Oldenburg, Germany


Oldenburg, Germany
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Obermeyer H.,Landesamt fur Geoinformation und Landentwicklung Niedersachsen | Brunken-Winkler H.,ARSU GmbH
ZFV - Zeitschrift fur Geodasie, Geoinformation und Landmanagement | Year: 2012

The realization of the redevelopment concept Großes Meer is able to illustrate, how the instruments of land development (land consolidation and village renewal measures) may assist the process of coordination of the numerous actors of a complex project. Furthermore, the integrative approach of land consolidation not only allows the adequate allocation of the lots due to the requirements of planning authorities and within the allocation of equal values, but in many cases may also implement the planning basics for construction work and support it according to the Directive on Granting Integrative Rural Development.

Steinborn H.,Ecodata steinborn | Reichenbach M.,ARSU GmbH
Naturschutz und Landschaftsplanung | Year: 2011

Lapwing and Wind Turbines-results of a seven year study in the south of East Frisia In spite of a multitude of studies concerning the influence of wind turbines on birds (many of them on the lapwing) there are still uncertainties about the assessment of the effects of wind turbines on this species. A seven year BACI-study (beforeafter-control-impact) investigated the influence of wind turbines on breeding lapwings. The parameters analysed comprised population trends, spatial distribution and the distance to the next turbine, breeding success as well as the influence of certain habitat parameters like type of agricultural use and the distance to woods and hedges. With the data from two years multiple logistic regression models were calculated to compare the density of lapwings in areas of same habitat quality. Parameters like agricultural land use, distance from hedges and vegetation structure had more influence on the dispersal of lapwings than the distance to the next turbine. Lapwings also bred within the wind farms but showed displacement effects up to 100 m.

Reichenbach M.,ARSU GmbH | Mattfeld H.,RWE AG
Society of Petroleum Engineers - SPE European HSE Conference and Exhibition 2013: Health, Safety, Environment and Social Responsibility in the Oil and Gas Exploration and Production Industry | Year: 2013

Exploration and production of oil or gas in protected nature areas require a comprehensive and flexible approach in order to adapt the project to the specificity of the respective conservation objectives. Approvability can only be achieved if all reasonable technical and logistic alternatives, which are able to minimize the environmental impact, are exhausted. These principles are illustrated by experiences from 10 years of handling different projects within Germany's largest oil field located within a Wadden sea national park: the laying of two pipelines and two sea power cables, the establishment of extensive scour protection and the preparatory planning for four exploration wells. All projects had to be assessed against the conservation objectives of different regimes: national park, biosphere reserve, nationally protected habitat, European Habitat Directive, European Bird Directive, special species protection and - since 2009 - UNESCO world heritage site. The examples illustrate in which way the technical and logistic concepts were - sometimes radically - changed and adapted to the conservation needs of the area. The main topics to be addressed were: Strict avoidance of any contamination of the environment (zero discharge principle) Avoidance of sensitive periods, Avoidance of raising soil temperature more than two Kelvin, Minimization of area use Extensive monitoring Implementation of compensation measures (revitalization of salt marshes) These examples of good practice show how an environmental optimization of projects can lead to successful application procedures (even confirmed in court cases). Thus it can enable the exploration and production of oil or gas in protected and environmentally highly sensitive areas. In this way environmental impact assessments should not be seen as static evaluations but rather as a process during which a project is adapted and optimized towards approvability. Copyright 2013, Society of Petroleum Engineers.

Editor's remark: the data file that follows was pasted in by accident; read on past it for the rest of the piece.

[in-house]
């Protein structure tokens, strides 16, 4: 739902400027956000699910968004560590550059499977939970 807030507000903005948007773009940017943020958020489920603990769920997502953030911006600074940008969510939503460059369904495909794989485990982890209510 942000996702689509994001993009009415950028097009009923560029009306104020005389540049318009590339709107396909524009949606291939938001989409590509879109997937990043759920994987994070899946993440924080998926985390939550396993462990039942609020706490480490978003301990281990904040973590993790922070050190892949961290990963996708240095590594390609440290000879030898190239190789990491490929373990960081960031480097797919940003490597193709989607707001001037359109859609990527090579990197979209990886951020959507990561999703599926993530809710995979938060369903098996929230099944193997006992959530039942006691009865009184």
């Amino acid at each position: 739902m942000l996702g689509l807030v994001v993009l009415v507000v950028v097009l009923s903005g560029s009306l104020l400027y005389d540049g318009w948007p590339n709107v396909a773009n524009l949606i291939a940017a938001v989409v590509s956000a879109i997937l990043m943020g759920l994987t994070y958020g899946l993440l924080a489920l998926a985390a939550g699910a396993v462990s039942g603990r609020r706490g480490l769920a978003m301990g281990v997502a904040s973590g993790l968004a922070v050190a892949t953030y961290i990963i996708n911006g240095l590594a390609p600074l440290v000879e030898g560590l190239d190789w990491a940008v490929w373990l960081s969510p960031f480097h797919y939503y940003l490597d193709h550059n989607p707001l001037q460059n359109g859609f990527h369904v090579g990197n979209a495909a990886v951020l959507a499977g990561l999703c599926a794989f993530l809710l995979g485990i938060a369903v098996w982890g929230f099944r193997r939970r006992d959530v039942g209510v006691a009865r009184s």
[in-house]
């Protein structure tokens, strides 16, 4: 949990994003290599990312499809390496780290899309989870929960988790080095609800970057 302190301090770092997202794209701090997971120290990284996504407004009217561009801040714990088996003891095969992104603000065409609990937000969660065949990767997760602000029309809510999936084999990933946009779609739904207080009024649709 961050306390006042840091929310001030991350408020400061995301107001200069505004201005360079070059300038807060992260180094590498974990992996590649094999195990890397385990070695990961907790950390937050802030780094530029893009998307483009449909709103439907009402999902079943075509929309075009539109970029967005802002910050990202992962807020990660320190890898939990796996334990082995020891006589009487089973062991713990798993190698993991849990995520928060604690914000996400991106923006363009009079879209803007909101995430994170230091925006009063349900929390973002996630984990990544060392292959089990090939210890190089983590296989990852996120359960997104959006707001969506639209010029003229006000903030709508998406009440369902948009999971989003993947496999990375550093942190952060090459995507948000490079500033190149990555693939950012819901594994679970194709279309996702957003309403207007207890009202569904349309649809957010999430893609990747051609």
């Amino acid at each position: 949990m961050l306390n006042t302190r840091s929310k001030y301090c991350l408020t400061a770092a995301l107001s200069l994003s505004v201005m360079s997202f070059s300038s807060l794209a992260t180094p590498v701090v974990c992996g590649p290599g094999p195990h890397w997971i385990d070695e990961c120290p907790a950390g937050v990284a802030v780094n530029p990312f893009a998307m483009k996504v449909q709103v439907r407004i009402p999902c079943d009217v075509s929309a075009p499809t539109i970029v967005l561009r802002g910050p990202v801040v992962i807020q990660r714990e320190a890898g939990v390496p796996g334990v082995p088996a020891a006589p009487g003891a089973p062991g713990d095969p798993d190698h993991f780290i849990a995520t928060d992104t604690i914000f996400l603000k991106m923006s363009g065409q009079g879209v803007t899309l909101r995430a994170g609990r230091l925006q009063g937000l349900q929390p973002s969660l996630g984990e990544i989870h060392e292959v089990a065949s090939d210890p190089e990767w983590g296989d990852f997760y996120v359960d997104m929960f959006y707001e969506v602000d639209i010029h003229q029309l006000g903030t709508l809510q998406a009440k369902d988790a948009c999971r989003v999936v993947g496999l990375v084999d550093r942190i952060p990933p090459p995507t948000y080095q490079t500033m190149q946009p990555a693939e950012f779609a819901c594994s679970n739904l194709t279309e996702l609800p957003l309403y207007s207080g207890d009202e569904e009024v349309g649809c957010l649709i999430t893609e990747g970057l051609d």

Mattfeld M.,RWE AG | Ehlers F.,RWE AG | Reichenbach M.,ARSU GmbH
Oil Gas European Magazine | Year: 2012